Now that World Youth Day in Brazil has come and gone, some of those who were there are looking back and reflecting on their favorite moments.
For an entire week, Rio de Janeiro was filled with pilgrims who had journeyed to the South American city from across the globe for an encounter with Pope Francis, as well as with the millions of other young people who share their faith.
The celebration culminated with Sunday's concluding Mass, presided over by Pope Francis on Copacabana beach, which was attended by an estimated 3 million people. As is customary, the pope announced the location of the next WYD during his Sunday Angelus address: Krakow, Poland.
"Everyone seems to be very happy about the fact that WYD is returning to the land of the founder, John Paul II," said Salt and Light producer Deacon Pedro Guevara-Mann, in an interview with ZENIT. Deacon Guevara-Mann, who has just wrapped up his time in Rio covering the week-long festivities, said WYD 2016 is also significant because it will coincide with the 30th anniversary of the first official WYD in 1986.
A week in Rio
One of the characteristics of this year's WYD was the nearly constant rain. Rather than dampening the spirits of the pilgrims, however, Deacon Guevara-Mann said that, in reality, "no one seems to mind."
"People just got wet," he said. "At the Papal Welcome Ceremony the Holy Father, referring to 'cariocos' or people from Rio de Janeiro, he said that he 'had always heard that the Cariocas do not like the cold and the rain but you are proving that their faith is stronger than the cold and the rain.'"
The event which set the tone for the week, said Deacon Guevara-Mann, was the Papal welcome ceremony. He noted how the musical presentation, entitled "Rio of Faith," demonstrated how Brazil is deeply rooted in the Faith. "I'll always remember when Pope Francis called for an applause to Benedict XVI. He assured us that Pope Benedict was watching on TV."
Another highlight for Deacon Guevara-Mann's was Friday's Way of the Cross, which has become one of the highlights of the WYD tradition. The Stations, he said, were not "dramatic representations: instead, they were non-literal expressions set in Carioca settings. Each was linked to a particular issue that young people face today."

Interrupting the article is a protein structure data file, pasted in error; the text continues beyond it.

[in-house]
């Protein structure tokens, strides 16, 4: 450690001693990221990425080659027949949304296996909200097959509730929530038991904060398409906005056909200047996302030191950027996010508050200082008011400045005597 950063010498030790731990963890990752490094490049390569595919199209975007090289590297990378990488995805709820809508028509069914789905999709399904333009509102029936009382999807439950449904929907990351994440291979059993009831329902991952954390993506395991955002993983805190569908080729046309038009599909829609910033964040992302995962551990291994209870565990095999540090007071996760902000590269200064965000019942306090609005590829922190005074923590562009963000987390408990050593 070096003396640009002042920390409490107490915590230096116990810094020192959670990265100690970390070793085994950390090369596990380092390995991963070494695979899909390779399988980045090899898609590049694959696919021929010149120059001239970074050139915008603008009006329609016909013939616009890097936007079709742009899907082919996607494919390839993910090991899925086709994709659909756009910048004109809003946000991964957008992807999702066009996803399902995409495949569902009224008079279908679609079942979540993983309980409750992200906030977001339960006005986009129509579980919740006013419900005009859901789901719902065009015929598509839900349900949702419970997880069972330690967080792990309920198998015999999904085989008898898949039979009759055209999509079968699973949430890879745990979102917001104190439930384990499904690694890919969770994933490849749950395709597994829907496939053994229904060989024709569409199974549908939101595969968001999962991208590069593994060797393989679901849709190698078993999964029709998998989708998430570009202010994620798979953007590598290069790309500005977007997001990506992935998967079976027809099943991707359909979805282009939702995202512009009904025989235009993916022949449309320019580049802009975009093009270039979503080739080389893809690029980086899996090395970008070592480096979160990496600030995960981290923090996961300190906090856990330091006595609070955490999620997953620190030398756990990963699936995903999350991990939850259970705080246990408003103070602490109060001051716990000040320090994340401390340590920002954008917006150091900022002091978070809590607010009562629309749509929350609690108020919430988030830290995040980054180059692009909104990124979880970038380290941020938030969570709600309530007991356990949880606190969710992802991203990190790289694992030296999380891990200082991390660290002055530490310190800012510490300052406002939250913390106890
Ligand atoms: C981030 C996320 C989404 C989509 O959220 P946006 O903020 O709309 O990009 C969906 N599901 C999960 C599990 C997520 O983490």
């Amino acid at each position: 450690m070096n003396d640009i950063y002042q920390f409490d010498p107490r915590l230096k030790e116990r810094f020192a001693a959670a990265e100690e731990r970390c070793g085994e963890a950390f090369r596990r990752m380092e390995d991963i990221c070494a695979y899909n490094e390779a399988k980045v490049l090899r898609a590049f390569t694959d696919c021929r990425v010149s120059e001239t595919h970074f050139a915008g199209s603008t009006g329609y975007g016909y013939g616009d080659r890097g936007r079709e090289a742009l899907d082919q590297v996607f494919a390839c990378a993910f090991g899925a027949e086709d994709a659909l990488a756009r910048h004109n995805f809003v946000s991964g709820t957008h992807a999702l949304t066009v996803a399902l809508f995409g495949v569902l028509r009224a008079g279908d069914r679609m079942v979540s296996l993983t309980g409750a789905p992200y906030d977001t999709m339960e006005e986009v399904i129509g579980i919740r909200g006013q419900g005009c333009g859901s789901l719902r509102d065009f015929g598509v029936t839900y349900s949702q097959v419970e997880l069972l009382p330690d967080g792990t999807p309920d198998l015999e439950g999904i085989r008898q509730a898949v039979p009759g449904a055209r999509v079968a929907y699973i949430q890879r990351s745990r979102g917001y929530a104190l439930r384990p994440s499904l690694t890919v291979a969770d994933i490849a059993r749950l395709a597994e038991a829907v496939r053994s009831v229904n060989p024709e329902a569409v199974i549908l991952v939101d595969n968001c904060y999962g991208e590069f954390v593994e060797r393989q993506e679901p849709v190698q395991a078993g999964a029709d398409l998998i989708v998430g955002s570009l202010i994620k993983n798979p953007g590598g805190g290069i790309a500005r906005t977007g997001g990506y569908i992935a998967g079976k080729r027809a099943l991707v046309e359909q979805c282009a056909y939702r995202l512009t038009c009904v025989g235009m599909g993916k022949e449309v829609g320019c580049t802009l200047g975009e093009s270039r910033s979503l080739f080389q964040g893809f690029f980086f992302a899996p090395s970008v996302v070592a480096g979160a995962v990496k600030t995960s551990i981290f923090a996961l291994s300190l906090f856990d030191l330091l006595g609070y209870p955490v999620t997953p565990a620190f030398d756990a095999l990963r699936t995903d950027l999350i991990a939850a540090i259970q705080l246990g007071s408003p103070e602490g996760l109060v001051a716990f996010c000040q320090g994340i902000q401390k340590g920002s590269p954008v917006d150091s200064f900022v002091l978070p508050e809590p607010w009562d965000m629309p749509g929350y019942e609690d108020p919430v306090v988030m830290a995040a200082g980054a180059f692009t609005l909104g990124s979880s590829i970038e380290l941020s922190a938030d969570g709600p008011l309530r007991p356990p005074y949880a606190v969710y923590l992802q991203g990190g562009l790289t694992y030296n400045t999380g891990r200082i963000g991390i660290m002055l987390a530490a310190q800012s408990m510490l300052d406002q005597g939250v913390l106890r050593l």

"All stations were very moving," he continued: "very simple and touching, and I believe they spoke to young people in a way that the Church does not always speak to them."
On Saturday, some 3 million people filled Copacabana beach to attend a prayer vigil with Pope Francis. "The vigil was one of the most powerful ones that I've ever seen," Deacon Guevara-Mann said. "The music was perfect and prayerful; everything was just right: music, symbols, witnessing, worship, the Holy Father's message. It was truly a night when God was worshipped on Copacabana Beach."
"I'll never forget [the pope] telling the young people that in order to train we have to pray, go to the Sacraments and be loving to others. He made us all repeat those three and then added, 'you're not going to forget, are you? Tomorrow, will you still remember?'"
Throughout the week, and culminating with the Mass, Deacon Guevara-Mann noted how "there was much intellectual growth, but also emotional and spiritual growth. There were many emotional moments, such as the family with the little girl born without a brain, who were invited to bring her up during the Offertory at Mass and also during the Vigil when the man who'd suffered an accident and was left in a wheelchair asked us all to take out the cross from our backpacks and hold it up: 'pick up your cross.' It is that Cross that gives us strength."
"At some point, sometimes during the WYD experience, Christ calls us to stop being merely disciples and sends us as apostles. That was exactly the theme of this WYD, 'go make disciples of all nations.' Pope Francis reminded us over and over again to be disciples and also be missionaries. That's what it's all about."